When you purchase a home, unless you made a cash offer, you are required to have homeowner’s insurance. These policies offer coverage for damage caused by fires, lightning strikes, windstorms and hail. Usually, damage caused by earthquakes and floods are not covered by homeowners’ insurance unless you specifically request it.
The psalmist may not like the trouble he’s in, but it’s his trouble, his foxhole, and he wants full coverage. He does not want to be afraid (v. 1). In verse 5, for example, he uses three metaphors to describe the full range of the coverage the Lord offers: shelter “in the day of trouble,” concealment “under the cover of his tent” and a refuge high atop a mountain. These images suggest safety from a powerful rainstorm, protection from a sandstorm and safety above the raging waters of a river or flood. David wants to be surrounded by God. Don’t we all?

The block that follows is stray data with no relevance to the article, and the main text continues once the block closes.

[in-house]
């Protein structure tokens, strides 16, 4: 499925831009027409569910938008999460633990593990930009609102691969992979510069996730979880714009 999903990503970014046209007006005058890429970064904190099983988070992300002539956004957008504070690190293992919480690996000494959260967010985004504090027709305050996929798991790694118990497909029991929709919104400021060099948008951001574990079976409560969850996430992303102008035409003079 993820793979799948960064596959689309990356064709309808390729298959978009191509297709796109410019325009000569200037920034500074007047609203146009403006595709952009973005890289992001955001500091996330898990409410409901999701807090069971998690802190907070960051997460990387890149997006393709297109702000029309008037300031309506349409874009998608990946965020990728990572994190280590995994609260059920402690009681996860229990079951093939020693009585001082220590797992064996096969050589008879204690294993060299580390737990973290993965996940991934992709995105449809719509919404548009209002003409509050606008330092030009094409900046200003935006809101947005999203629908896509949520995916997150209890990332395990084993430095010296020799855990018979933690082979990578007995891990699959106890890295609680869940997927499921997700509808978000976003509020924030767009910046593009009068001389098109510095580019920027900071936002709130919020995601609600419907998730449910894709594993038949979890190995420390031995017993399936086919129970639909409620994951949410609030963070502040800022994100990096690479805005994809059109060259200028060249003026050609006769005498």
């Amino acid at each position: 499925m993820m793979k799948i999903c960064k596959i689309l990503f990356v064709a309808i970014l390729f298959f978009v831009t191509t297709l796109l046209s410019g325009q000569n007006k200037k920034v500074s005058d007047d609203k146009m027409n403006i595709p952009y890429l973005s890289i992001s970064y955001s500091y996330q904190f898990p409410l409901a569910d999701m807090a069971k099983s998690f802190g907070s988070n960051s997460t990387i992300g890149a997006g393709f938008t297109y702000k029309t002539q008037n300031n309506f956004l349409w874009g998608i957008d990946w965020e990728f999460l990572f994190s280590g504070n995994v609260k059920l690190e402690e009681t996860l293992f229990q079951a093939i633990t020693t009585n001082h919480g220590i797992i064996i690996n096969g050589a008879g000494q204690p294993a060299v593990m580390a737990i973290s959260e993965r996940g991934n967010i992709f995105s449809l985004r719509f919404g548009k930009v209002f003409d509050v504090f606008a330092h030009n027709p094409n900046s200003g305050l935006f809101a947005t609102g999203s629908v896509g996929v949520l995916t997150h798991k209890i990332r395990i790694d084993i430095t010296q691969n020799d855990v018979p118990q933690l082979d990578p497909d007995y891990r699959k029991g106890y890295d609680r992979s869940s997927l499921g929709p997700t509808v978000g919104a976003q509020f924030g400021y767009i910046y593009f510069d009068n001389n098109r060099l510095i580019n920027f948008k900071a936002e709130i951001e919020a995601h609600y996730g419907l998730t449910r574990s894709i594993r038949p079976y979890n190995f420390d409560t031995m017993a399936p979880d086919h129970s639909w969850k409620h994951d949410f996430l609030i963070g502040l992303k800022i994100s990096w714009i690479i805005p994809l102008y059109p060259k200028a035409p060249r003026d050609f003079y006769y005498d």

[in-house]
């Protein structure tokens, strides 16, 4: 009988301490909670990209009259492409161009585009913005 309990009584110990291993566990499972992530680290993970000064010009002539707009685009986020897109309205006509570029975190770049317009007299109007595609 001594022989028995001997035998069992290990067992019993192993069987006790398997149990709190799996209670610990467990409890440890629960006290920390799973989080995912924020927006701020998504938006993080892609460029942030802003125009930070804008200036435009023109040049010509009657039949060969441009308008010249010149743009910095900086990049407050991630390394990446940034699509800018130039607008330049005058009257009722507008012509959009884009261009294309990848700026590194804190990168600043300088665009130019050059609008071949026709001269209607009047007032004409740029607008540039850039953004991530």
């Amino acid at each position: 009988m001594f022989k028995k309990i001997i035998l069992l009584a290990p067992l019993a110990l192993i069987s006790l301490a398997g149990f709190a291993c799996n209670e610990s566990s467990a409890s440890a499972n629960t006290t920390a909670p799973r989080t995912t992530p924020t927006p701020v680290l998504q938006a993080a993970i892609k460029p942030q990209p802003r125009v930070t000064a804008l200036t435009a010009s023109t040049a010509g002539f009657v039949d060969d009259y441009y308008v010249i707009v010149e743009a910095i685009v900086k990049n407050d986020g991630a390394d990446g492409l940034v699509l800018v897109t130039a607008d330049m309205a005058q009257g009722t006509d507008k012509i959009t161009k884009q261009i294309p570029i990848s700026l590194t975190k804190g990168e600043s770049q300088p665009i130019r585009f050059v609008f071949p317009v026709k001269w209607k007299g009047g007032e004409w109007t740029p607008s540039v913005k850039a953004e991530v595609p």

The observant student of this psalm may have noticed that it is not about David; it’s all about God. The Lord is cited 17 times (including pronouns) in 14 verses. The contrast is between the weakness, fear, pleadings and prayers of a faltering human being and a powerful deity who can extract one from certain destruction; between a person who wants more than anything to shed all the troubles he has seen and a God who can give him the safety of his divine presence; between the darkest night of the soul and one’s “light and salvation.”
The psalm comes to the conclusion we’ve known all along: It is all about God — who God is, what God has done, does and will do.